The UN's Syria envoy called on the war-torn nation's rival sides to meet their historic responsibility and seek a deal to end the six-year conflict ahead of a full day of talks set for Friday.
The negotiations at the United Nations in Geneva formally opened Thursday with envoy Staffan de Mistura dampening hopes of a breakthrough.
"I'm not expecting miracles," he said at a welcoming ceremony while warning of dire consequences if the talks "fail again".
"This is... our solemn responsibility... a historical responsibility not to condemn the future generations of Syrian children to long years of bitter and bloody conflict," he said.
Syrian President Bashar al-Assad's negotiators are meeting the opposition for a fourth round of UN-brokered talks, clouded by persistent violence and deadlock over the country's political future.
De Mistura said he would hold bilateral meetings on Friday devoted largely to procedure.
The main opposition High Negotiations Committee (HNC) has said it wants to meet the government face-to-face.
Two other opposition groups based in Moscow and Cairo, who are also in the Swiss city, also want a seat at the table but the HNC has insisted it should remain the only rebel delegation.
De Mistura said his "dream" was to have one opposition grouping but noted that key divisions persist, especially over Assad's fate.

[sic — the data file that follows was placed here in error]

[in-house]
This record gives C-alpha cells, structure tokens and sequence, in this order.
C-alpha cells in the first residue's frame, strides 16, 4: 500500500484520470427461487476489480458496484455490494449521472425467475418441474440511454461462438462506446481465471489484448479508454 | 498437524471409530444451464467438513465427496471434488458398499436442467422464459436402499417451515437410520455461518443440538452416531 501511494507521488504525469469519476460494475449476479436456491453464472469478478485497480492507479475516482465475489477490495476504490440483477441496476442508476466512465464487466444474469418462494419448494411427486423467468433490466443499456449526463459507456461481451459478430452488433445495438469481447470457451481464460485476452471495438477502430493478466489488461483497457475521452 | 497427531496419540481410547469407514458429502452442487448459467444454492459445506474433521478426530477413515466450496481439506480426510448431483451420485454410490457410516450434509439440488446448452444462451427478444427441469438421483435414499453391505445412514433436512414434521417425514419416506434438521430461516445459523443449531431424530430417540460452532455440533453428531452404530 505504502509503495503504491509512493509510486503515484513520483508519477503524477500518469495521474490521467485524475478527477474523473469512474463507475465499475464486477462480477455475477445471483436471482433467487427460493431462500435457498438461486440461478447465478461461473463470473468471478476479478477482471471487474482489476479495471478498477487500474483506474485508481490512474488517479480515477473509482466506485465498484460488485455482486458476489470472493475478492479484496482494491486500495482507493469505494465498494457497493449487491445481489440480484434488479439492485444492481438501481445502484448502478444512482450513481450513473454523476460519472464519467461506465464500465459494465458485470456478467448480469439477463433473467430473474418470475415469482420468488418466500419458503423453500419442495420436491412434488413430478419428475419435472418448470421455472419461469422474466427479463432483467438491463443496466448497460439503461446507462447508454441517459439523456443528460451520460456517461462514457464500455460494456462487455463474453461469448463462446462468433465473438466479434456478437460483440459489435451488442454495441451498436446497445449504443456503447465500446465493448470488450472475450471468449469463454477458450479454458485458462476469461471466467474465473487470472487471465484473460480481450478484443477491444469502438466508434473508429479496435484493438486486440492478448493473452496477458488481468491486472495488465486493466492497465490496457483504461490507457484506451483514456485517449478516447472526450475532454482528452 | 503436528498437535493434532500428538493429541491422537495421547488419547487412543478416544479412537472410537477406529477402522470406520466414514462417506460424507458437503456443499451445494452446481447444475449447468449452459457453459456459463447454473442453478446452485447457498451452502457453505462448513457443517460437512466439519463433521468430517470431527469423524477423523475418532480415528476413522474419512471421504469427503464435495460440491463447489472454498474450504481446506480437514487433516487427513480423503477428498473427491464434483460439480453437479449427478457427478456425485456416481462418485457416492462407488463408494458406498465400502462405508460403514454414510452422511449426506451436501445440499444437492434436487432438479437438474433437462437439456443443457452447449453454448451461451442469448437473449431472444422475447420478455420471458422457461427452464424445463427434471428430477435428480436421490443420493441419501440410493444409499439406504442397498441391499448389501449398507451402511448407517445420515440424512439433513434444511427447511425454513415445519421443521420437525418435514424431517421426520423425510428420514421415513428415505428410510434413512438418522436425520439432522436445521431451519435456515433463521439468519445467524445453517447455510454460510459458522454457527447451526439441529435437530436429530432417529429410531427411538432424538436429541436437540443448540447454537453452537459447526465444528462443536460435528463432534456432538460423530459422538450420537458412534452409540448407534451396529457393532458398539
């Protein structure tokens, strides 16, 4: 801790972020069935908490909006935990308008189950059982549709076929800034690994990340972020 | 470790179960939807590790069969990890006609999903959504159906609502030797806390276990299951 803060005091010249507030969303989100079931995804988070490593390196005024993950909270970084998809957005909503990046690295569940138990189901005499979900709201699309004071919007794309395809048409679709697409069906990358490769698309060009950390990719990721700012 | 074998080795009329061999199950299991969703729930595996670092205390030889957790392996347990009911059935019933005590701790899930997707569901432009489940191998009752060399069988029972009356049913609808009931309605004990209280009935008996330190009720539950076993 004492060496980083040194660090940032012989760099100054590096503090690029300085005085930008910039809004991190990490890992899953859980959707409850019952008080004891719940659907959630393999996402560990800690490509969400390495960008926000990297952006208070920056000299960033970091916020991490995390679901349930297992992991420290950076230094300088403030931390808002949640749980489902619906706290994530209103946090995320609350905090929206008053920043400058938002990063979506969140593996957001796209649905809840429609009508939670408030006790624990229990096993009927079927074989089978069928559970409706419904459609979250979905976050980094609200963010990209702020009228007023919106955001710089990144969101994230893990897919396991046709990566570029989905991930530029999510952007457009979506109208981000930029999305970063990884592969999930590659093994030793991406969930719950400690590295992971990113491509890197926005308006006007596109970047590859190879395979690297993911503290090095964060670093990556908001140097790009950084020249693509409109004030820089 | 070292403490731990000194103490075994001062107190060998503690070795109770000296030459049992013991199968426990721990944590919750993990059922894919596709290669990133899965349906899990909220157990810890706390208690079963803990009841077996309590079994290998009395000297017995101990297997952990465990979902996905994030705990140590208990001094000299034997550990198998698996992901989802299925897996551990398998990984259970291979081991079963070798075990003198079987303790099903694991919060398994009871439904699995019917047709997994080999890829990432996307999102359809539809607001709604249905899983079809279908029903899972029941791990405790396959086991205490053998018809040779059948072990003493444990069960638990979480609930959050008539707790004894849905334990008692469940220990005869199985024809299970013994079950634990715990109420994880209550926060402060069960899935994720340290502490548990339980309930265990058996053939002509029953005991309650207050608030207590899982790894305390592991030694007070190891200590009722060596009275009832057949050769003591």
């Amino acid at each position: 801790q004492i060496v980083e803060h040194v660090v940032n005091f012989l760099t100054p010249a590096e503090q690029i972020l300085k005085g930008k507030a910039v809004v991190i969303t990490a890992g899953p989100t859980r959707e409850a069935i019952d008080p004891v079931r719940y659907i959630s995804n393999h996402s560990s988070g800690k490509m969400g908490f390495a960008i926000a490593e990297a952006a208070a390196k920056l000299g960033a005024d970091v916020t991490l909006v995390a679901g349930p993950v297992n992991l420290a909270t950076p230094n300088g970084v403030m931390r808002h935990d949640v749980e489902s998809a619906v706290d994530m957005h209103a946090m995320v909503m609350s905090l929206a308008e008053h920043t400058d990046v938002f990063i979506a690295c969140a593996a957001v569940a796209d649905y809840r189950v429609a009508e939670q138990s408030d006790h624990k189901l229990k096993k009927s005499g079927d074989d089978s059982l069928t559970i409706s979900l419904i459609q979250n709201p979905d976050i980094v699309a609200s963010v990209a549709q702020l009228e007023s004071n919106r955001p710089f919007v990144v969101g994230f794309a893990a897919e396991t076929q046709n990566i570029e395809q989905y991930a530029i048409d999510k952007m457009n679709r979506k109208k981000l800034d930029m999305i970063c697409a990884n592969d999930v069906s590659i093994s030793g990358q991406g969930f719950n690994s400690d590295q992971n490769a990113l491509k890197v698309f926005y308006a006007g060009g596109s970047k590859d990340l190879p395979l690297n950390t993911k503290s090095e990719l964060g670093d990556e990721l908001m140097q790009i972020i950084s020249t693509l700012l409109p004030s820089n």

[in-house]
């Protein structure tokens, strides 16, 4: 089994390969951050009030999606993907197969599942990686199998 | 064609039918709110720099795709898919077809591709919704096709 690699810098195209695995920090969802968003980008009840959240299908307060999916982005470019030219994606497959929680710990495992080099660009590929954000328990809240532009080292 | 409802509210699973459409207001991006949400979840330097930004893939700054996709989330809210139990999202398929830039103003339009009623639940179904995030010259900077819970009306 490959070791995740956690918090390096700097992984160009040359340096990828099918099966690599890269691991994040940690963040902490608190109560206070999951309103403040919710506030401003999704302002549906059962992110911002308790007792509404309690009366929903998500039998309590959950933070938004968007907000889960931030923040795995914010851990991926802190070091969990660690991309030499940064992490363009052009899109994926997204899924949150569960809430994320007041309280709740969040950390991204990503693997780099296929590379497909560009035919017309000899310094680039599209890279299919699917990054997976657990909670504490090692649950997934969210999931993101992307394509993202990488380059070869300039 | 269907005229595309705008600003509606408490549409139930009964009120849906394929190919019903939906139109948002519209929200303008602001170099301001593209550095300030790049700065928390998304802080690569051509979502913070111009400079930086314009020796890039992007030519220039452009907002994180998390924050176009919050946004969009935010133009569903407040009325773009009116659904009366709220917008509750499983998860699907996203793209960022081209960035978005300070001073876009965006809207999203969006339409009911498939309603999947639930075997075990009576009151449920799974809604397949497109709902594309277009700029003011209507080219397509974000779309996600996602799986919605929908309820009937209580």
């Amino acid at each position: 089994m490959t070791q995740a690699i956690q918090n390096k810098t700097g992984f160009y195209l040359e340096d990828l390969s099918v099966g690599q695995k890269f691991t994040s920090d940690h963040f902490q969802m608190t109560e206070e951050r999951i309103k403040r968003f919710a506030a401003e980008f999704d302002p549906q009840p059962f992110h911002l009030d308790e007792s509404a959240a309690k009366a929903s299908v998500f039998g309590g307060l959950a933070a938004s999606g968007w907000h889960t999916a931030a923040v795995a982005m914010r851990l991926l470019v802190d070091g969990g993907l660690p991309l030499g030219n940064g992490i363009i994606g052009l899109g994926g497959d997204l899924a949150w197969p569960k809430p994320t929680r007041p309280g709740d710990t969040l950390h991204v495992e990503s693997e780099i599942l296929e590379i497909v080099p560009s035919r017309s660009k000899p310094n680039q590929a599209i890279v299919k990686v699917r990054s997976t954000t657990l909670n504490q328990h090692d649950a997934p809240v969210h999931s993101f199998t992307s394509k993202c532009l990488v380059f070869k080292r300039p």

"It's still not very clear. Many questions remain up in the air. We still don't know if it will be direct negotiations. And we still don't know what will happen with the Cairo and Moscow groups," a western diplomat told AFP.
The HNC has demanded Assad leave office as part of any deal, while the Moscow and Cairo groups have a more moderate stance on the Syrian leader.
"There is still work to be done" in fostering unity among the various opposition factions, he told reporters.
The ground -- both in territory and diplomatically -- has shifted since the last UN-sponsored talks to end the conflict that has claimed more than 310,000 lives.
The rebels are now in a significantly weaker position.
The army has recaptured the rebel bastion of eastern Aleppo and the United States, once staunchly opposed to Assad, has said it is reassessing every aspect of its Syria policy under President Donald Trump.
Experts have said the rebels have lost much of their leverage giving the government little reason to compromise.
While acknowledging the major obstacles, de Mistura asked the sides to "work together."
"The Syrian people desperately want an end to this conflict and you all know it... they are awaiting for a relief from... suffering and dream of a new road out of this nightmare," he added.